Since Masterchef Australia finished in July, Chowdhury has not looked back. As soon as the show finished, she started training with Michelin-star chef Masahiko Yomoda at Ishizuka, which offers fine dining with French/Japanese Kaiseki degustation menus. Chowdhury described her time there as a ‘fantastic experience’. This has since led to a collaboration with Adam D’Sylva’s modern Indian restaurant Tonka, based in Melbourne, where she released a selection of her own dishes. These included ‘Kishwar’s Charred Corn Chaat’ and ‘Kishwar’s Veal Osso Bucco Rezala’. With the restaurant booked out for much of August with diners keen to taste the menu, Chowdhury says it was ‘desperately disappointing’ when Melbourne went into lockdown, forcing the restaurant to close.
“We had one service on the night of my launch, then Melbourne went into lockdown,” she recalls. “It was very traumatic, we had worked for weeks to perfect the menu and there was a huge response, with the whole event booked out every single night in August.”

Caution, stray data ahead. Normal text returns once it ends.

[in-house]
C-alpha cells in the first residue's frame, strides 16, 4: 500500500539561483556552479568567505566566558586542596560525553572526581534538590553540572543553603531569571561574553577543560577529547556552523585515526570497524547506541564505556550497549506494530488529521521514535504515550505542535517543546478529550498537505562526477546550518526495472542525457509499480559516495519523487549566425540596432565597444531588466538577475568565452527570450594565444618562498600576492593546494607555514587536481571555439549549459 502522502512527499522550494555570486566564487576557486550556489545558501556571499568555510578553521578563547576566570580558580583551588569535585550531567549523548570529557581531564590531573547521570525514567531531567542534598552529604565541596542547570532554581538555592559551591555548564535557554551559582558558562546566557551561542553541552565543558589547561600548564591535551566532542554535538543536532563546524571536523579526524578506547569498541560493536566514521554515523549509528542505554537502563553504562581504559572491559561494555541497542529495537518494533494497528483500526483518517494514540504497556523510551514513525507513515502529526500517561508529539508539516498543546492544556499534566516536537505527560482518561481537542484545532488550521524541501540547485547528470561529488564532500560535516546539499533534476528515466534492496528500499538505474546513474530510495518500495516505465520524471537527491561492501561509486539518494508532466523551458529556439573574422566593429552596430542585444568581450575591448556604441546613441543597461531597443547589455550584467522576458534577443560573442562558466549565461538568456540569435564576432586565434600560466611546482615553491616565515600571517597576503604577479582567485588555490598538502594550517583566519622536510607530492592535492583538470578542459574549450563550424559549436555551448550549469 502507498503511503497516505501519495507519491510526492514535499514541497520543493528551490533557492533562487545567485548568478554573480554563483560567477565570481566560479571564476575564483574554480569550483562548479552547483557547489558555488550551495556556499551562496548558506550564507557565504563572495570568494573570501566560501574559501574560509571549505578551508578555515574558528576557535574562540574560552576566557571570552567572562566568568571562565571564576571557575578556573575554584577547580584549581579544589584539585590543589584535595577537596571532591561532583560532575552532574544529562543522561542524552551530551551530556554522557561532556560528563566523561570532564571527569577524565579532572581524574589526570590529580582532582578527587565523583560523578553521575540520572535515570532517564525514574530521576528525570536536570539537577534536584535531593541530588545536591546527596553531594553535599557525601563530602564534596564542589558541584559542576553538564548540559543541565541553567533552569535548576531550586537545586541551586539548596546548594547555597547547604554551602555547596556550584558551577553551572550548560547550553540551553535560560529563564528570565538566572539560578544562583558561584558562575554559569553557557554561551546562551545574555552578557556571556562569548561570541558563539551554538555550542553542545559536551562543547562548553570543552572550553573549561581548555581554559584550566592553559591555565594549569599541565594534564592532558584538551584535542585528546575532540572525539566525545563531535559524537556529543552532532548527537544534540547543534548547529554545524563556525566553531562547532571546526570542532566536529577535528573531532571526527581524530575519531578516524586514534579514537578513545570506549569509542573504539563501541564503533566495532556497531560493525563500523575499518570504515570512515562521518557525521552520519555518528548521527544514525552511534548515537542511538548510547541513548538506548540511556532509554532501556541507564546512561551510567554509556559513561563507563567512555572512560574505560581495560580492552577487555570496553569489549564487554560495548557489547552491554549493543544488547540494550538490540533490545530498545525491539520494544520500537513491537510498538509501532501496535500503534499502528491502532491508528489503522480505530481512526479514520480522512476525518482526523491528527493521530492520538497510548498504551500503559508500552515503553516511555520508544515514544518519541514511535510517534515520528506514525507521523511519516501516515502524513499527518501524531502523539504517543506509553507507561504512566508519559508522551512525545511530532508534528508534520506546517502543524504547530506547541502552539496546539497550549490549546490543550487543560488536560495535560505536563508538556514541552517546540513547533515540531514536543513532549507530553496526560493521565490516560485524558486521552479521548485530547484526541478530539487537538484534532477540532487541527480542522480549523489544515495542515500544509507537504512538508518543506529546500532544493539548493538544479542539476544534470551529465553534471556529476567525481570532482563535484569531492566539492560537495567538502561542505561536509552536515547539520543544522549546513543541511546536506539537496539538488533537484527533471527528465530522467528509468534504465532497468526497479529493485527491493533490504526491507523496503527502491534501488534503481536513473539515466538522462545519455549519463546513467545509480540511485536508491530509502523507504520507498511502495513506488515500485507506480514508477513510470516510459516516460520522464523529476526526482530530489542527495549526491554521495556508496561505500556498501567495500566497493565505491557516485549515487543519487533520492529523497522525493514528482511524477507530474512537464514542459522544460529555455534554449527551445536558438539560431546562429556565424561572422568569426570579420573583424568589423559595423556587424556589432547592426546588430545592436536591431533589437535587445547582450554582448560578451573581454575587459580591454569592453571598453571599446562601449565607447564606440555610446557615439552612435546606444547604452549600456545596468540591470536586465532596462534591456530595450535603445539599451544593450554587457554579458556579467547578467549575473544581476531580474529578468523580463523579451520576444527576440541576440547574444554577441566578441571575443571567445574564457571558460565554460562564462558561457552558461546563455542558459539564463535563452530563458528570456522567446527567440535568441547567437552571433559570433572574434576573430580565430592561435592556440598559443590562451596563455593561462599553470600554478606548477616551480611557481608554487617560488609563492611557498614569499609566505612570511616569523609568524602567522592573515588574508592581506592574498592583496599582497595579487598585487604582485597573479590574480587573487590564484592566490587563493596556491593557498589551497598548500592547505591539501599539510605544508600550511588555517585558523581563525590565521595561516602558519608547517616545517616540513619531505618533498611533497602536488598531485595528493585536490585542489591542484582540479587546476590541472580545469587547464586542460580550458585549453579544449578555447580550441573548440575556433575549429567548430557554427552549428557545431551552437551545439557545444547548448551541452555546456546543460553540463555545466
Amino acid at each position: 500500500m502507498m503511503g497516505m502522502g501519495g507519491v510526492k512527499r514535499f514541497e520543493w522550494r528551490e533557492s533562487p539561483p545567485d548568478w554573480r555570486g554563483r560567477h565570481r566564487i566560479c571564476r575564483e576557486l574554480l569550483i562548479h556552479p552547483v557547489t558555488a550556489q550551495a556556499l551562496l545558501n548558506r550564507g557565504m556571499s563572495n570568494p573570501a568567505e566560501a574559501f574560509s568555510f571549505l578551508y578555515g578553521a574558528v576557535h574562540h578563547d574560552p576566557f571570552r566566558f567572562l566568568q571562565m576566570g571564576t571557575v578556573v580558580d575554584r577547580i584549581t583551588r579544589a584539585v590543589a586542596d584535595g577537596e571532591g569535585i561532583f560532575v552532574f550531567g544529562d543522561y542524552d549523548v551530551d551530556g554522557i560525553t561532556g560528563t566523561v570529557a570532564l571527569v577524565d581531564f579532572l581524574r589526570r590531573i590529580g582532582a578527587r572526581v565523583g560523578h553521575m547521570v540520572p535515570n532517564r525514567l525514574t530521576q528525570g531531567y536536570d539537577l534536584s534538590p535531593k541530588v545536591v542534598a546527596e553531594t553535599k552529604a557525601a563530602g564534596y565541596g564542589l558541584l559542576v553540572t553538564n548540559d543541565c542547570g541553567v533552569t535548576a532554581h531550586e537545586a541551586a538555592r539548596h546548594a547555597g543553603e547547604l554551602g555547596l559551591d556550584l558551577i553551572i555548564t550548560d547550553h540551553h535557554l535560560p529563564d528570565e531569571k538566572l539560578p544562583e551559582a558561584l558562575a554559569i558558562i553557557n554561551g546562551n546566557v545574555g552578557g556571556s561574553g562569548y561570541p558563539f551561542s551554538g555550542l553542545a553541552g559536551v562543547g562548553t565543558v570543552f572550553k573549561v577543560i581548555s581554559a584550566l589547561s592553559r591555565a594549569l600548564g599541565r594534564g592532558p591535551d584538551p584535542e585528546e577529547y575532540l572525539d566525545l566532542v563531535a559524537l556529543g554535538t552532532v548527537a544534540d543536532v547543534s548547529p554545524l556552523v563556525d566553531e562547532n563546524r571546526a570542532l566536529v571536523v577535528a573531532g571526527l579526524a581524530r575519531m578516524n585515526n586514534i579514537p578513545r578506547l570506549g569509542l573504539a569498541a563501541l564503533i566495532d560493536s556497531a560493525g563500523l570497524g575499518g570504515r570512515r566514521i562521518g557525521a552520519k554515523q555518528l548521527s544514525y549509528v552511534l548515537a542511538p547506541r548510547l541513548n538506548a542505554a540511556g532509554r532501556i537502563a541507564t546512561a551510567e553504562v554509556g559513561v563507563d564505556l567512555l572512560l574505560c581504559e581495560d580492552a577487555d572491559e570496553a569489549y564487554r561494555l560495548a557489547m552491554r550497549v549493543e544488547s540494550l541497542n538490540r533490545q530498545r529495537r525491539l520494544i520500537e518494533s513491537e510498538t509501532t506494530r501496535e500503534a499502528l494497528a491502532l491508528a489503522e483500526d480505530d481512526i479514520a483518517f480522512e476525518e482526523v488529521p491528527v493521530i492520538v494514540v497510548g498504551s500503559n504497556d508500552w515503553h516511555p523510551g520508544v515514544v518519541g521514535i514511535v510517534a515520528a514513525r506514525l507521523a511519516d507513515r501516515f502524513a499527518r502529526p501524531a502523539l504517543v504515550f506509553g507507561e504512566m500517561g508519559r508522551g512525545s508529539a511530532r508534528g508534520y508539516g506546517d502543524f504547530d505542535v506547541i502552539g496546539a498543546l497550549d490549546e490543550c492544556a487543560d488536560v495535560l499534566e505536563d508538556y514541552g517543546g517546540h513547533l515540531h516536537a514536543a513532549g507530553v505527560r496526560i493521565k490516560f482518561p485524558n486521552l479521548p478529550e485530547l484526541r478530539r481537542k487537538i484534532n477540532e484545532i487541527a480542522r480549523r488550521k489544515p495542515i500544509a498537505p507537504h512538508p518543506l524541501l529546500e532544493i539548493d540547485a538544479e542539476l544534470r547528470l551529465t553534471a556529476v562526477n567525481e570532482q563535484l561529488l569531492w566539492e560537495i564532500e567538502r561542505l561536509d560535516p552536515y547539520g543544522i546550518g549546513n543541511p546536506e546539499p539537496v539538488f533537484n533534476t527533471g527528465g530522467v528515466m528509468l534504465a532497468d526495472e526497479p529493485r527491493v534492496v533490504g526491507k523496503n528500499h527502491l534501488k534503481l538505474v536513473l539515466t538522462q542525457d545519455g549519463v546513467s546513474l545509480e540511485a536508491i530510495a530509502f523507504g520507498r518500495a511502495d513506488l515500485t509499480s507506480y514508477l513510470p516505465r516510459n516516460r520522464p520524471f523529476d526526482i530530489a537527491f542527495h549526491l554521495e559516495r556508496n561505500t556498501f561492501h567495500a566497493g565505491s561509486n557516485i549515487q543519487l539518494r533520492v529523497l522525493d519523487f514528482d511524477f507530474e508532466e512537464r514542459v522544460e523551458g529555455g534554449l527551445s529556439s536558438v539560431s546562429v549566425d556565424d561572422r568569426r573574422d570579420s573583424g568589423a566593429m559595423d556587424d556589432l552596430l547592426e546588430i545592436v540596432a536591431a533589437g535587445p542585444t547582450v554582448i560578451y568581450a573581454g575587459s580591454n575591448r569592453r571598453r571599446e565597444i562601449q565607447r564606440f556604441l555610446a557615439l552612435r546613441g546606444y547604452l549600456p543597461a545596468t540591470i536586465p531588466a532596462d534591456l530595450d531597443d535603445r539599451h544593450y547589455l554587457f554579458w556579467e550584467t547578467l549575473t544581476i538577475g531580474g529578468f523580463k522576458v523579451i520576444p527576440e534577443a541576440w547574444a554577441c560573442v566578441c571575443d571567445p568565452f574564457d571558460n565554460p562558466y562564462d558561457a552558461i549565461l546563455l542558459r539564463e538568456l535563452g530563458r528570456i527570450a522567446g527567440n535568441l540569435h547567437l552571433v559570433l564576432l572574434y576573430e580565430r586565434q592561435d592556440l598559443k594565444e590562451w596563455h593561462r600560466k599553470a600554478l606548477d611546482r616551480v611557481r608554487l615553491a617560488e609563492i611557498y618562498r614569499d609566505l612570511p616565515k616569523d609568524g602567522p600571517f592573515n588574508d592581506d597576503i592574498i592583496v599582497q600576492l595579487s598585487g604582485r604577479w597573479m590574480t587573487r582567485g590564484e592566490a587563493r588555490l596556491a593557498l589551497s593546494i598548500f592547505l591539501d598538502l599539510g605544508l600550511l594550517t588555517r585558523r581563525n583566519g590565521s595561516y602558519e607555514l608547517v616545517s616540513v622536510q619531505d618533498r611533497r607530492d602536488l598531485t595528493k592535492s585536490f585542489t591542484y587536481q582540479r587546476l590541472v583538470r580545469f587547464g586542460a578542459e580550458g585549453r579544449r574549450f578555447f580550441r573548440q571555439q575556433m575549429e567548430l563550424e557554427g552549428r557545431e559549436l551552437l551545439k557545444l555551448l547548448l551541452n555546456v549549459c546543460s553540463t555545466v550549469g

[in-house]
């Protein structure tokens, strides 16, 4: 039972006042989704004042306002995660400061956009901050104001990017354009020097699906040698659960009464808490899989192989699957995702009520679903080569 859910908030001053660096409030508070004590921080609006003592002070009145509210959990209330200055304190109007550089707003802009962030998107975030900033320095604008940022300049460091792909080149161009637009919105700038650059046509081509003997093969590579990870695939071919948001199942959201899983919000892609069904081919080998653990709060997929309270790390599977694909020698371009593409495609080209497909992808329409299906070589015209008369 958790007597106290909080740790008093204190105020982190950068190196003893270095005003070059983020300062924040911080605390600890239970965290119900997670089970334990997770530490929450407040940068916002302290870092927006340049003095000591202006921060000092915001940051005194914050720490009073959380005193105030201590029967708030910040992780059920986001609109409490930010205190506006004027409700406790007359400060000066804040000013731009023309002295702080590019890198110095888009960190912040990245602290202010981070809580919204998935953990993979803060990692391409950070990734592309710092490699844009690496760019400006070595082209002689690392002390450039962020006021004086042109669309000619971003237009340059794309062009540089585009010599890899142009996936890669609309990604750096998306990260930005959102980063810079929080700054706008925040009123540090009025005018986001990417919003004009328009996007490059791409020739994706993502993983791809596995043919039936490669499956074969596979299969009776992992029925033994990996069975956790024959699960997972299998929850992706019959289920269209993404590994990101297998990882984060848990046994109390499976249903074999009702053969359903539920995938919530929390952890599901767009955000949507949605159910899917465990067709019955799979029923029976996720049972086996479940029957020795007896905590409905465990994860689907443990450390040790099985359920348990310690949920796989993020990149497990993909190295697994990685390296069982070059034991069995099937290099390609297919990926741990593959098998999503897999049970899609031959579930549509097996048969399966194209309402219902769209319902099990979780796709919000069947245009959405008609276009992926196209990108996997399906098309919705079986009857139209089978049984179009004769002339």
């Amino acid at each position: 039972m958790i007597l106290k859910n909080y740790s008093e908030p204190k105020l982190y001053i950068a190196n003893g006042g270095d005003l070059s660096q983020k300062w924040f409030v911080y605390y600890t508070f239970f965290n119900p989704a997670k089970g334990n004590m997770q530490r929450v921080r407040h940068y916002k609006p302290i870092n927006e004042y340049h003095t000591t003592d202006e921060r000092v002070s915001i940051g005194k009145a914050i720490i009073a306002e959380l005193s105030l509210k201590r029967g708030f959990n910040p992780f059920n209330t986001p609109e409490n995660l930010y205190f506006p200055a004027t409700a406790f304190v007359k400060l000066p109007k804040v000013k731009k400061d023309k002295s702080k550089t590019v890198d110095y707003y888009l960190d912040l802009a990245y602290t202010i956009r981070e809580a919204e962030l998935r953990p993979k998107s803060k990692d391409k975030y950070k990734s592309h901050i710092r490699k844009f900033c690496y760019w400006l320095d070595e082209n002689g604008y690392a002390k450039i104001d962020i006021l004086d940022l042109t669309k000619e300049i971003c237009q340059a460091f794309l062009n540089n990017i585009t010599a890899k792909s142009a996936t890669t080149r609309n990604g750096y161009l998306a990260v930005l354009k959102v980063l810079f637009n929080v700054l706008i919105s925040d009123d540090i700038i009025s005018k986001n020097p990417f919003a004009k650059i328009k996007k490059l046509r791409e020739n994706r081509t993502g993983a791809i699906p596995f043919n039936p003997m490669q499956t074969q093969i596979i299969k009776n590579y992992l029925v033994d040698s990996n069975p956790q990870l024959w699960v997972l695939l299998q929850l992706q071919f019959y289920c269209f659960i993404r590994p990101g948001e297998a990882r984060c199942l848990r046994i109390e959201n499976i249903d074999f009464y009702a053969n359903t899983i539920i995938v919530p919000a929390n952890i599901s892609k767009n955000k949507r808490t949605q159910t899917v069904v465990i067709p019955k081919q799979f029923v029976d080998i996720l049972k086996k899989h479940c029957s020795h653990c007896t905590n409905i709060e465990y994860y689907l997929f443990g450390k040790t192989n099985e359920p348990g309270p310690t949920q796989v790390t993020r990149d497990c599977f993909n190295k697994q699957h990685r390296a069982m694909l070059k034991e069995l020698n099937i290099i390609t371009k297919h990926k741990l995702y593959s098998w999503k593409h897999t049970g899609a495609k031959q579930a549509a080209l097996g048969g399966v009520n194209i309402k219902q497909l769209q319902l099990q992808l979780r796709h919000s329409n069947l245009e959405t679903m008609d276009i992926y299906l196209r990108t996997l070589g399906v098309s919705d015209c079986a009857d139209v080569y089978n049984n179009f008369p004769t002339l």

Chowdhury adapted quickly to the fast-changing situation, with the food available instead for home delivery and stocked in supermarkets.
It comes as no surprise then that at present, Chowdhury has no plans to return to the family printing business. She wants to use the momentum from the show and her experience gained to start a conversation about the importance of sharing identity and food. In the near future, Chowdhury is looking to produce a cookbook that reflects her roots and her experiences to date, and which honours the cuisine of her ancestors. It’s an idea she referred to often on the television show; having learnt her craft from her mother and her grandmother, she is equally keen to pass this knowledge on to her two children.
“I want to incorporate my food influences, places I have travelled to and been inspired by and my Bengali heritage, so I can take readers to those corners of the world,” she says.Read more
A night of Celebration to Remember
The Curry Life Awards returned in 2021, crowning the industry’s best chefs and restaurants
Curry and food industry professionals, politicians and special guests gathered together for the Curry Life Awards 2021, which took place this year on 10 October at the Royal Lancaster Hotel London. The glittering awards ceremony, which was last held in 2019, owing to the Covid-19 pandemic, took place following the World Curry Expo, also held at the hotel, with both events marking the end of National Curry Week.